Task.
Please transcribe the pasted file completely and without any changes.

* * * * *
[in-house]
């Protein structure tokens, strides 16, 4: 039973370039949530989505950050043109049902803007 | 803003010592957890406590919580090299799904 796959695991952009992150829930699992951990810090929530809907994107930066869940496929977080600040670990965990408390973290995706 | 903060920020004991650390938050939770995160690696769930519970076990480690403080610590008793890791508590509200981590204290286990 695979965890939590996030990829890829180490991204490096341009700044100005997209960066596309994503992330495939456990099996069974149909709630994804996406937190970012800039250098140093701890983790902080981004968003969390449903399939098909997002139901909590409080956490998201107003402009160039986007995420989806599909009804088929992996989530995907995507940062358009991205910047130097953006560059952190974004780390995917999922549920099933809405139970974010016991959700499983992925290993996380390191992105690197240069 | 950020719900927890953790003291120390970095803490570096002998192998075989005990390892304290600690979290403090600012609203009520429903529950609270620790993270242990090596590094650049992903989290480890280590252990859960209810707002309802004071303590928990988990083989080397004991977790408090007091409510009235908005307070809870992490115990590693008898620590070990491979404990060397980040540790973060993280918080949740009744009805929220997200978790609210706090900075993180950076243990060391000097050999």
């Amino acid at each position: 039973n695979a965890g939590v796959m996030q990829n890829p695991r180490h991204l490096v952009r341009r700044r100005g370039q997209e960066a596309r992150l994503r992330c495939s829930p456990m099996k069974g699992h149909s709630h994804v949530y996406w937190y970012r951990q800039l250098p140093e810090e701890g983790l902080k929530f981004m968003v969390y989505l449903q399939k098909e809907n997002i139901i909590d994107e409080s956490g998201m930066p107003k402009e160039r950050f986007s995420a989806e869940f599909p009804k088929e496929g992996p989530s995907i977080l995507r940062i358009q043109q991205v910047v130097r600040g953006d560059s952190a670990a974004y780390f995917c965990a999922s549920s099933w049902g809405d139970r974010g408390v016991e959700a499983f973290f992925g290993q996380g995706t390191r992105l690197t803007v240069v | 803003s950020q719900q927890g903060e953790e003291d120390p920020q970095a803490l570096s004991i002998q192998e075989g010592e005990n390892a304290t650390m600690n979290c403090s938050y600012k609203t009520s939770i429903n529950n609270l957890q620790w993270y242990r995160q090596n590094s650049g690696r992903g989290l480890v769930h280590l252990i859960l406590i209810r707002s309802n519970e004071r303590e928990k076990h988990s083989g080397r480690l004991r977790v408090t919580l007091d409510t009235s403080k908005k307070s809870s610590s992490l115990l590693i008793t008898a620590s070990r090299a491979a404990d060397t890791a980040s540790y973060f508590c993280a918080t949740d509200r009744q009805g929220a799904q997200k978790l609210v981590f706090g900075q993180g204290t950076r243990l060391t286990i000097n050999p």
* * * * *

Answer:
[in-house]
């Protein structure tokens, strides 16, 4: 039973370039949530989505950050043109049902803007 | 803003010592957890406590919580090299799904 796959695991952009992150829930699992951990810090929530809907994107930066869940496929977080600040670990965990408390973290995706 | 903060920020004991650390938050939770995160690696769930519970076990480690403080610590008793890791508590509200981590204290286990 695979965890939590996030990829890829180490991204490096341009700044100005997209960066596309994503992330495939456990099996069974149909709630994804996406937190970012800039250098140093701890983790902080981004968003969390449903399939098909997002139901909590409080956490998201107003402009160039986007995420989806599909009804088929992996989530995907995507940062358009991205910047130097953006560059952190974004780390995917999922549920099933809405139970974010016991959700499983992925290993996380390191992105690197240069 | 950020719900927890953790003291120390970095803490570096002998192998075989005990390892304290600690979290403090600012609203009520429903529950609270620790993270242990090596590094650049992903989290480890280590252990859960209810707002309802004071303590928990988990083989080397004991977790408090007091409510009235908005307070809870992490115990590693008898620590070990491979404990060397980040540790973060993280918080949740009744009805929220997200978790609210706090900075993180950076243990060391000097050999």
């Amino acid at each position: 039973n695979a965890g939590v796959m996030q990829n890829p695991r180490h991204l490096v952009r341009r700044r100005g370039q997209e960066a596309r992150l994503r992330c495939s829930p456990m099996k069974g699992h149909s709630h994804v949530y996406w937190y970012r951990q800039l250098p140093e810090e701890g983790l902080k929530f981004m968003v969390y989505l449903q399939k098909e809907n997002i139901i909590d994107e409080s956490g998201m930066p107003k402009e160039r950050f986007s995420a989806e869940f599909p009804k088929e496929g992996p989530s995907i977080l995507r940062i358009q043109q991205v910047v130097r600040g953006d560059s952190a670990a974004y780390f995917c965990a999922s549920s099933w049902g809405d139970r974010g408390v016991e959700a499983f973290f992925g290993q996380g995706t390191r992105l690197t803007v240069v | 803003s950020q719900q927890g903060e953790e003291d120390p920020q970095a803490l570096s004991i002998q192998e075989g010592e005990n390892a304290t650390m600690n979290c403090s938050y600012k609203t009520s939770i429903n529950n609270l957890q620790w993270y242990r995160q090596n590094s650049g690696r992903g989290l480890v769930h280590l252990i859960l406590i209810r707002s309802n519970e004071r303590e928990k076990h988990s083989g080397r480690l004991r977790v408090t919580l007091d409510t009235s403080k908005k307070s809870s610590s992490l115990l590693i008793t008898a620590s070990r090299a491979a404990d060397t890791a980040s540790y973060f508590c993280a918080t949740d509200r009744q009805g929220a799904q997200k978790l609210v981590f706090g900075q993180g204290t950076r243990l060391t286990i000097n050999p």